Riverside Stamps

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Suspect Scott #355, Unused HH Single. (8/25/15)

This is an expensive coil if it were real - $210 catalog value and is often faked. This coil can be made by adding perforations at left and right to a trimmed #347 imperforate issue, adding perforations at left and right on a #347S imperforate coil and trimming the perforations from the top and or bottom of a fully perforated #335.

The watermark is double line, theyíre hard to see but they are in the corners. The image below is the suspect immersed in watermark fluid; no adjustments were done to the image.

The suspect is 24.25 mm high on the left and right sides, only 0.75mm off of the ideal of 25mm. The two cut edges are parallel with each other and are fairly even.

The perforations gauge out at 11.90 on the left and 11.92 on the right. The images below show the suspects perforations overlaid on genuine #332 perforations.

As can be seen the suspects perforations match very well with the genuine perforations. A visual inspection of the suspectís perforations shows all of the signs of genuine perforations Ė slightly oval in shape, pulled fibers on one side of the hole, pulled fibers on the perf tips, and light signs of pressure ridges.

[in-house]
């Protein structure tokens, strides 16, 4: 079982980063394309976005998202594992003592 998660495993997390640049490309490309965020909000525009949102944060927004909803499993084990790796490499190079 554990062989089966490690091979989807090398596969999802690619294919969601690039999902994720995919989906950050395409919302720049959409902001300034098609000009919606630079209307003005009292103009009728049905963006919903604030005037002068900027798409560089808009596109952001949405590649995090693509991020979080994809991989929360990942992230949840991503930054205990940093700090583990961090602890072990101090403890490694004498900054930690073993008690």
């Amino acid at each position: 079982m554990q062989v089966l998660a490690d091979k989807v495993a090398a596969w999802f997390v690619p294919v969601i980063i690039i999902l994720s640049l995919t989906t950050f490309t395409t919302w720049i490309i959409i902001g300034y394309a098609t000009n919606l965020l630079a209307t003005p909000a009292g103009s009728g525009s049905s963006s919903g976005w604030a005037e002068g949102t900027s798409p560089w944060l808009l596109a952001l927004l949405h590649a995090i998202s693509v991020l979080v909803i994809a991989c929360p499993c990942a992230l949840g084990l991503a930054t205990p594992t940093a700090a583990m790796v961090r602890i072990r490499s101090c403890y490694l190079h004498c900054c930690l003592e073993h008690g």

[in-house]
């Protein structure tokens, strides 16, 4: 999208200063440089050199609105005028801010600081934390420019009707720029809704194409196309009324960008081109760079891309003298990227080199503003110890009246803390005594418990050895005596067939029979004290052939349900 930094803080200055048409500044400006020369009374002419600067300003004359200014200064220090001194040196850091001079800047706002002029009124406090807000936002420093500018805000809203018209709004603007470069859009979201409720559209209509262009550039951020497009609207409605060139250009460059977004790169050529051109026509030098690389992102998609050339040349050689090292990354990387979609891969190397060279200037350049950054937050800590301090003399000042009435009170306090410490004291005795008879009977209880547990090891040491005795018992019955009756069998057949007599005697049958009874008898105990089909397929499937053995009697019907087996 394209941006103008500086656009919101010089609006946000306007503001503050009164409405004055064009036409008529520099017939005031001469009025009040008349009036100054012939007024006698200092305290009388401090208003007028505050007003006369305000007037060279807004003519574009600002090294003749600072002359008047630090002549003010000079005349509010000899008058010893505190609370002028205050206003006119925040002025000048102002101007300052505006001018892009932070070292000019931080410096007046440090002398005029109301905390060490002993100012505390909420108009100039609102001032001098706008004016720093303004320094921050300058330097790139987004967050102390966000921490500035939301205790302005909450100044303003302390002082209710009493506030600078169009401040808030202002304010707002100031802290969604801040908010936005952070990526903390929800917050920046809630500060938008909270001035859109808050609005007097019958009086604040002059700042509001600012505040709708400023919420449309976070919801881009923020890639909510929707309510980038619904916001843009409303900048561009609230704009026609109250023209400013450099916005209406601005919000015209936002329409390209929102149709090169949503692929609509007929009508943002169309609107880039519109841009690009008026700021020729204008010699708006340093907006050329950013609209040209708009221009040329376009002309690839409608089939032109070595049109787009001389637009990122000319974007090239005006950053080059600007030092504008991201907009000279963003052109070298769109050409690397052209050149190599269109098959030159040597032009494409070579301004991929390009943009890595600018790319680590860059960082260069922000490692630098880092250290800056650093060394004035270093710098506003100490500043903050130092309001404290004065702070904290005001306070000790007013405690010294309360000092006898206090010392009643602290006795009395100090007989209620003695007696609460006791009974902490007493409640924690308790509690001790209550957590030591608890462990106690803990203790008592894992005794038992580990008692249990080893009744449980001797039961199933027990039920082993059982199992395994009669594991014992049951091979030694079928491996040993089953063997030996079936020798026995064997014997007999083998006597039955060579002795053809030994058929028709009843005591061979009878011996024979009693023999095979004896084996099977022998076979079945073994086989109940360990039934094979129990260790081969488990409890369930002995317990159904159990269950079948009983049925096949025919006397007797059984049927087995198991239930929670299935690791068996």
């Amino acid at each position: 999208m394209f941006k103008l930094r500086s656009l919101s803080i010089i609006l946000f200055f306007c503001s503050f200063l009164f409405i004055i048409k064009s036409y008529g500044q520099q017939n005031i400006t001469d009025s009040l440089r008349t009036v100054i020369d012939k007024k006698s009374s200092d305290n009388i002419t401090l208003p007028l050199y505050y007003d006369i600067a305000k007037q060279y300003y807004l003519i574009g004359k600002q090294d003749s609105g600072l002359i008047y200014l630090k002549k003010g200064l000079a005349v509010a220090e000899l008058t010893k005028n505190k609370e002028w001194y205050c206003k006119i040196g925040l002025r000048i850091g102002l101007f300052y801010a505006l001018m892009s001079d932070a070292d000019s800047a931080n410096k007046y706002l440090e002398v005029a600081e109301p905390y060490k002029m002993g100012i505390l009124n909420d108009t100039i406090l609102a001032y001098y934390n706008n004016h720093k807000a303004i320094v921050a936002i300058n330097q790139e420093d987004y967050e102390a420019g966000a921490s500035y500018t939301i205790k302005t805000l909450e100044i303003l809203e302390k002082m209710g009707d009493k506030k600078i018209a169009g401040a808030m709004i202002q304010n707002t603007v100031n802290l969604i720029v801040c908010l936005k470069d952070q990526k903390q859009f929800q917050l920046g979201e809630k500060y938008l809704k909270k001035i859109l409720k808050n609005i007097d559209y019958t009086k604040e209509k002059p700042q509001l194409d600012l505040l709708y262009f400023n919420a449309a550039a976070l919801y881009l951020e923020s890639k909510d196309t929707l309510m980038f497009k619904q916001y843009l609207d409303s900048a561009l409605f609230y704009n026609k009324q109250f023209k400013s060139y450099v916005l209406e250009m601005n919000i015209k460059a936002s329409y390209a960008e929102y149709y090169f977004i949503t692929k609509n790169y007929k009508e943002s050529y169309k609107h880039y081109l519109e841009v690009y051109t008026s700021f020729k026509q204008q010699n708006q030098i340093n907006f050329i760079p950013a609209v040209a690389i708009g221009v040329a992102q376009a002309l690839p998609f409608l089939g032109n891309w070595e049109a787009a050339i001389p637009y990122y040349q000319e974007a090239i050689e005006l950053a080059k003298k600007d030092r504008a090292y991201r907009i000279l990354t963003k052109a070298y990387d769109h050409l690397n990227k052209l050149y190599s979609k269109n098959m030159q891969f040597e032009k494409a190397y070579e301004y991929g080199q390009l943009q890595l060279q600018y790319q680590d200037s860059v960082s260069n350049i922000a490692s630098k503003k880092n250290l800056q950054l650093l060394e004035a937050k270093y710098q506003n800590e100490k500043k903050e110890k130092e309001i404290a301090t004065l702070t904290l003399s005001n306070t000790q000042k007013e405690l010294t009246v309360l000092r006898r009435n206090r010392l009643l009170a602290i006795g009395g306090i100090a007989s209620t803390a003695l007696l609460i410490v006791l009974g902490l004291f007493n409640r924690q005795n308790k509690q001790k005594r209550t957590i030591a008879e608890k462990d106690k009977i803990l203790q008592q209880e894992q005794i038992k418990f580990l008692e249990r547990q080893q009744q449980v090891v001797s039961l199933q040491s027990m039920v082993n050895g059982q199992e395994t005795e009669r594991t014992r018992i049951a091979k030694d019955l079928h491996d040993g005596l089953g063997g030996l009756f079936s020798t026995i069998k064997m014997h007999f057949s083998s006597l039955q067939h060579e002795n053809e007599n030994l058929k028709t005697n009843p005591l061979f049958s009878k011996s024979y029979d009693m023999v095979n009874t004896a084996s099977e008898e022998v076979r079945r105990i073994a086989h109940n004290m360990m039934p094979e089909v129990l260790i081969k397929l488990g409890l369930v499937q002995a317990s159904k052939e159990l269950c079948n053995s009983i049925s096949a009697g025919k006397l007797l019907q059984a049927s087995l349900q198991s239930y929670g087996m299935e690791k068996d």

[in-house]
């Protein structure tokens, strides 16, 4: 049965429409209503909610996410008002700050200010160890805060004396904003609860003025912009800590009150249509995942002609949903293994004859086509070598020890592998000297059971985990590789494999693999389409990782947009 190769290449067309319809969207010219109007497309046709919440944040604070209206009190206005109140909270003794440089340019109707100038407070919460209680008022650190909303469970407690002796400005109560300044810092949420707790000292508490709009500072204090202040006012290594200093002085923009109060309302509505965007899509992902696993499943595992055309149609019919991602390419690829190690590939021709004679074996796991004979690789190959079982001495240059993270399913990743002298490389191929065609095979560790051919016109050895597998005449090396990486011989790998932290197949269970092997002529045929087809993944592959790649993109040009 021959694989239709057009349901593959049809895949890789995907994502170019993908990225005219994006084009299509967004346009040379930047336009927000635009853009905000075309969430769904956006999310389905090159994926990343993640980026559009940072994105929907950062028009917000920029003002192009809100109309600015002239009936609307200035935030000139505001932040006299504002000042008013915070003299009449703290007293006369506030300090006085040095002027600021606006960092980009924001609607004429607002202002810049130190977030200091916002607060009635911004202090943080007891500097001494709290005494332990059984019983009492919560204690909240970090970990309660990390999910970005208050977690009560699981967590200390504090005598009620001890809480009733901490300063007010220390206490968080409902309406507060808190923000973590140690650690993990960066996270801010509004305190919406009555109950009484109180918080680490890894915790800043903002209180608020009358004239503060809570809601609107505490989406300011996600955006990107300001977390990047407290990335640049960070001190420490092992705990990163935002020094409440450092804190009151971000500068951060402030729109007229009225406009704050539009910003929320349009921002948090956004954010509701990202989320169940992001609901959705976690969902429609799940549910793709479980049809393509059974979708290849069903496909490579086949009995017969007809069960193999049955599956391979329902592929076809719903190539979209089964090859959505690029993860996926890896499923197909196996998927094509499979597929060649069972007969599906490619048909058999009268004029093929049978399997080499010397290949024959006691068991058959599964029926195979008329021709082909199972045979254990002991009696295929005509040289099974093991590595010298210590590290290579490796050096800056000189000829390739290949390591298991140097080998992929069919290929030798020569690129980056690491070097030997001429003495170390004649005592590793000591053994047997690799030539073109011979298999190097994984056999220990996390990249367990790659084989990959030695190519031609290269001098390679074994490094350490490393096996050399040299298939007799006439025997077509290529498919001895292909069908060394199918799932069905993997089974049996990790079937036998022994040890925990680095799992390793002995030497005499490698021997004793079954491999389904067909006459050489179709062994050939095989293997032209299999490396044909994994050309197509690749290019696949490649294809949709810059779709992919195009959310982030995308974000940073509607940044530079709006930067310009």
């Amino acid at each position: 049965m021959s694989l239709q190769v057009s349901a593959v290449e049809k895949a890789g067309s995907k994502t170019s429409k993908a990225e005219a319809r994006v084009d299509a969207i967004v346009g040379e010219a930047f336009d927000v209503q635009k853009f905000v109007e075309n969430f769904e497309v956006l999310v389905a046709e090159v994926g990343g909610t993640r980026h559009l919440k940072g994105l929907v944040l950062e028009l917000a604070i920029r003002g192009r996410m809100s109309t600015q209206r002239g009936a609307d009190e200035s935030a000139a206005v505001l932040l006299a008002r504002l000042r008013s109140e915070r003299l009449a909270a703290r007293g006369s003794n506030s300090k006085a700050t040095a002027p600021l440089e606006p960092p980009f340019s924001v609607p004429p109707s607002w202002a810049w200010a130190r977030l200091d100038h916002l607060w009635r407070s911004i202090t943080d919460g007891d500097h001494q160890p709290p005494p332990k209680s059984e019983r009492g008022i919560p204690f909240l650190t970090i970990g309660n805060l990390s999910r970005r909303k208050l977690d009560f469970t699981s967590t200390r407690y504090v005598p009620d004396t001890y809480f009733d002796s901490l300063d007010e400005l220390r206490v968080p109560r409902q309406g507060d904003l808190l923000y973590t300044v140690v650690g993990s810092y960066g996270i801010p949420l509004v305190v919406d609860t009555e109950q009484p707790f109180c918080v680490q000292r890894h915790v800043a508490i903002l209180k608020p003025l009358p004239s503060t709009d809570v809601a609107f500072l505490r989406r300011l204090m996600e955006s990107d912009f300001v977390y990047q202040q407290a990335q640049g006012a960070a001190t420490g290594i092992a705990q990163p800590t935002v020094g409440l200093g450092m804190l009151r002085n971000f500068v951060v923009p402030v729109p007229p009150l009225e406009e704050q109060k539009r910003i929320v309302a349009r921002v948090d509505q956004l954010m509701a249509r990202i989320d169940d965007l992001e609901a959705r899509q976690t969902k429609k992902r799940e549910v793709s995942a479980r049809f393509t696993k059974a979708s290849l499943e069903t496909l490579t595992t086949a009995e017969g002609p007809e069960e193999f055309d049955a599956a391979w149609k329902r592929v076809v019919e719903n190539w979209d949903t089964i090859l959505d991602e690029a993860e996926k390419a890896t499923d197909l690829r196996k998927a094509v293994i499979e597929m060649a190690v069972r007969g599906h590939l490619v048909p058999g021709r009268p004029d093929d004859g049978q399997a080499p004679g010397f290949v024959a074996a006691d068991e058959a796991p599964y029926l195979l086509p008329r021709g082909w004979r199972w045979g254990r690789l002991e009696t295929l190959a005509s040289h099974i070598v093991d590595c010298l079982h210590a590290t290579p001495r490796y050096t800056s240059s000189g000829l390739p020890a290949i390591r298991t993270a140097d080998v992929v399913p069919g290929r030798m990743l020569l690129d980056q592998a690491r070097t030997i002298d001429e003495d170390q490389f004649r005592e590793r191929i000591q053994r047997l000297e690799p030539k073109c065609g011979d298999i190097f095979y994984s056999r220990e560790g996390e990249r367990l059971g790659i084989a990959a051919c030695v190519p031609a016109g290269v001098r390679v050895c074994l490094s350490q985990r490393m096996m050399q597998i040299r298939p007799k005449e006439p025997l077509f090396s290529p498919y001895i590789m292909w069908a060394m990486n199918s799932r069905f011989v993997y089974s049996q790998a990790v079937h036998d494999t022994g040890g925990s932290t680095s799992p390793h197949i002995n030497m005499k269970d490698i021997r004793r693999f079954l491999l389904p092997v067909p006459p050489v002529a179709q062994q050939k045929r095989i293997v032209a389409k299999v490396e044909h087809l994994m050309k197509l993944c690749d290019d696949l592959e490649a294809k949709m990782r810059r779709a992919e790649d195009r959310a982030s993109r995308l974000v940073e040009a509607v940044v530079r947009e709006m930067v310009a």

The edges were compared to the straight edges of a #332a booklet pane. The booklets were sliced from the sheets the same way that coils were stripped so using a booklet is cheaper than trying to acquire a genuine #355 as a reference. The first to images are a couple of shots of the suspectís top edge on the right compared against the booklet edge on the left.

  

The next two images are of the suspectís bottom edge on the right compared against the booklet edge on the left.

  

As can be seen the suspects edges match very well with the #332a booklet edge.

Conclusion: In my opinion the suspect is a genuine #355, previously hinged.

I sent this suspect to the APEX to be checked out and got the certificate back on 10/10/15 and I was wrong, the suspect is really a #335 that has been trimmed down to fake a #355.

What did I miss? I had another look at the edges and maybe they are not as straight and even as I thought and a closer look at the bottom edge may show perforation remains (noticed them before I submitted the suspect but ignored them).

The lesson learned is that it is very important to check all aspects of a suspect

Reference material used:

  • The Expert's Book. A practical guide to the authentication of United States stamps. By Paul W. Schmid.

As always comments and suggestions are always welcome.

To Contact Riverside

To Contact Riverside Stamps:
Email:
Mike Girard - Owner / Operator / Web Master: g1rardmn1099@comcast.net


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